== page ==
International Journal of Innovation in Education (7 papers in press)
Blockchain Technology and its Impact on Education Sector
by Shankar SUBRAMANIAN, Arumugam Seetharaman, Koilakuntla Maddulety
Abstract: The education sector has grown as one of the best in the World. The Education industry has been faced with disruption, digitization and educational transformation. Blockchain technology in education can change the education domain drastically and can enhance the way it works. In addition to higher efficiency, the key reasons for using blockchain technology include improving the education system, improving learner experience, improving analytics, launching innovative services and enhancing stakeholder experience. However, organizations struggle with the implementation of Blockchain Technology (BCT) initiatives and are not able to achieve their plans. There is a lack of credible literature written on the impact of BCT on the education domain. Moreover, it is based on secondary research. This study aims to identify the variables that drive educational transformation using BCT and to study the impact of BCT in the education industry
Keywords: blockchain technology (BCT); Application of blockchain (BCT); smart government initiative; BCT success in education; BCT features; educational BCT benefits and challenges; BCT impact in education framework.
The Way Forward: Collaborative Organizational Decision-Making
by Abeni El-Amin
Abstract: The focus of this deliberation is to analyze how educational leaders intentionally implement the politics of organizational decision-making. Leadership decision-making affects organizational effectiveness and determines how leaders forge alliances, influence, build trust, manage assets, empower, reproduce, encourage stakeholders to buy into the vision, incorporate deference for timing, promote explosive growth, and build a legacy. Given is an analysis of the requirement for senior leadership and predecessors to create succession plans. Moreover, as educational organizations face significant difficulties and pressure, organizational changes are often made with the most significant impacts felt by stakeholders. Explored is how decisions leaders make either create conflict or provide exceptional practice.
Keywords: collaborative leadership; educational leadership; leadership; higher education; organizational decision-making; organizational development; organizational leadership; shared leadership; stakeholders development; succession planning.
Factors influencing School Management Teams in implementing ICT policy in Botswana Schools
by Tshepo Kgwefane, Tshepo Batane
Abstract: According to research, school leadership is the most deciding factor for a successful implementation of Information Communication Technology (ICT) use in schools. This study investigates factors that impact School Management Teams (SMTs) in implementing ICT policy in Botswana schools. Data was obtained through interviews. The study found that the SMTs did not sufficiently drive implementation of the ICT policy in their schools and the reasons indicated were; lack of familiarity with the policy, curriculum overload, lack of assessment for ICT use, lack of training and no monitoring and evaluation. These results indicate that the SMTs perceive ICT use for classroom instruction as of less importance, warranting no urgency to pursue its implementation. The study highlights a need for a holistic approach to the education ICT policy process that would provide an enabling environment for SMTs to successfully lead implementation of the policies in their schools.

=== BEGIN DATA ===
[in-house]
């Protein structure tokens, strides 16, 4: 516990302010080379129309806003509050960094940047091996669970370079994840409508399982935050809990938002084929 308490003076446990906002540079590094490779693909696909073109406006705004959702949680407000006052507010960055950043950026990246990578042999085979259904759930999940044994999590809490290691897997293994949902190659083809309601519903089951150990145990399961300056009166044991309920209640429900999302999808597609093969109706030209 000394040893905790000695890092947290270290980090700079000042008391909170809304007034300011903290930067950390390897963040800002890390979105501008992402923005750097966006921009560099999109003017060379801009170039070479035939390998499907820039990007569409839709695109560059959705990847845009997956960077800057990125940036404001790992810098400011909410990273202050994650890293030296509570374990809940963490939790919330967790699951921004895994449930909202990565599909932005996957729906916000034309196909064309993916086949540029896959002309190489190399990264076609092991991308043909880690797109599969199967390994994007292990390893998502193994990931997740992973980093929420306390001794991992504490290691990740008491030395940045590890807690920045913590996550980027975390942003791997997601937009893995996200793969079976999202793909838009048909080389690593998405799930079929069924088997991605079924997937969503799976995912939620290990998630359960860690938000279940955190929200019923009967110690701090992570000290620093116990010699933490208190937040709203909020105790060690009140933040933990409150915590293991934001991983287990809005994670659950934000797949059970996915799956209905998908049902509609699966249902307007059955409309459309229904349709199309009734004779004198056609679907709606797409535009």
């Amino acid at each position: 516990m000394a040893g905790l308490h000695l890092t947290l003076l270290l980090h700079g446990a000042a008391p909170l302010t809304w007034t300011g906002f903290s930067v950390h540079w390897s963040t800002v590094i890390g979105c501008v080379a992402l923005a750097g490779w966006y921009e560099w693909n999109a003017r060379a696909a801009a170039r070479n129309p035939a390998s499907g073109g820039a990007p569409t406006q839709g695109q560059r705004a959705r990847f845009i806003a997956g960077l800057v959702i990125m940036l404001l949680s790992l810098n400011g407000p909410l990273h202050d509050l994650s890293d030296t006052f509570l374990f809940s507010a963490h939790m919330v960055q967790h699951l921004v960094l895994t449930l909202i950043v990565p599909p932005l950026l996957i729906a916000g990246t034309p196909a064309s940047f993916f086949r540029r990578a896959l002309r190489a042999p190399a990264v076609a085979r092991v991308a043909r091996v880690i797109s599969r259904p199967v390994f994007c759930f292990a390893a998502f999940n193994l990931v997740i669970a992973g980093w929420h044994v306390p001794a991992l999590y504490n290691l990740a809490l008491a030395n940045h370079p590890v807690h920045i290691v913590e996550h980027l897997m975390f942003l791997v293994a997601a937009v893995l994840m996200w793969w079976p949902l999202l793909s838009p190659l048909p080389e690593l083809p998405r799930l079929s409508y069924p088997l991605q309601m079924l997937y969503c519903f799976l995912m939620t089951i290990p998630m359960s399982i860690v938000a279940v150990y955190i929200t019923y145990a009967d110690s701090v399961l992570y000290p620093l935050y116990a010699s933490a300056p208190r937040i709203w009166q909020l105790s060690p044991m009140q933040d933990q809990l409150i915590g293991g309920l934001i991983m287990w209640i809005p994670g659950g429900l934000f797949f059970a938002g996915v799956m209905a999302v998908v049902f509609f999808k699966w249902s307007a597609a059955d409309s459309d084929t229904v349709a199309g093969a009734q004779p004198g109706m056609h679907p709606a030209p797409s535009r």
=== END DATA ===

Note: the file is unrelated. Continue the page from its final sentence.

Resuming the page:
Keywords: School Management Teams; Information and Communication Technology Policy; learning; policy implementation; school governance; ICT integration; developing countries; school-based ICT policies; globalisation; Computer Awareness Program; monitoring and evaluation; training; support.
A novel model of neurocognitive bilingual effect
by Soyoun Choi, Ellen Choi
Abstract: This study accessed the idiosyncratic trend in Common Core subject grade point averages (GPA) of bilingual students from 3rd-8th grade in Brevard County. Bilinguals showed a higher overall GPA by 0.19 grade points. The standardised test scores of bilinguals were 11% higher than their monolingual counterparts. The bilingual cohort had both an average GPA and standardised test score higher than the monolinguals by a factor of approximately 1.06 times for GPA and 1.109 times for standardised test. The bilingualism enhanced cognitive competence index (BECCI) model was created which computed the predicted GPA and standardised test score of an individual bilingual based on four major variables. Of the 284 bilingual students in the study, the model provided an accurate prediction of GPA and standardised test scores (within the error margin of ±0.05) for 256 of the bilinguals giving the model an accuracy rate of approximately 90.14%.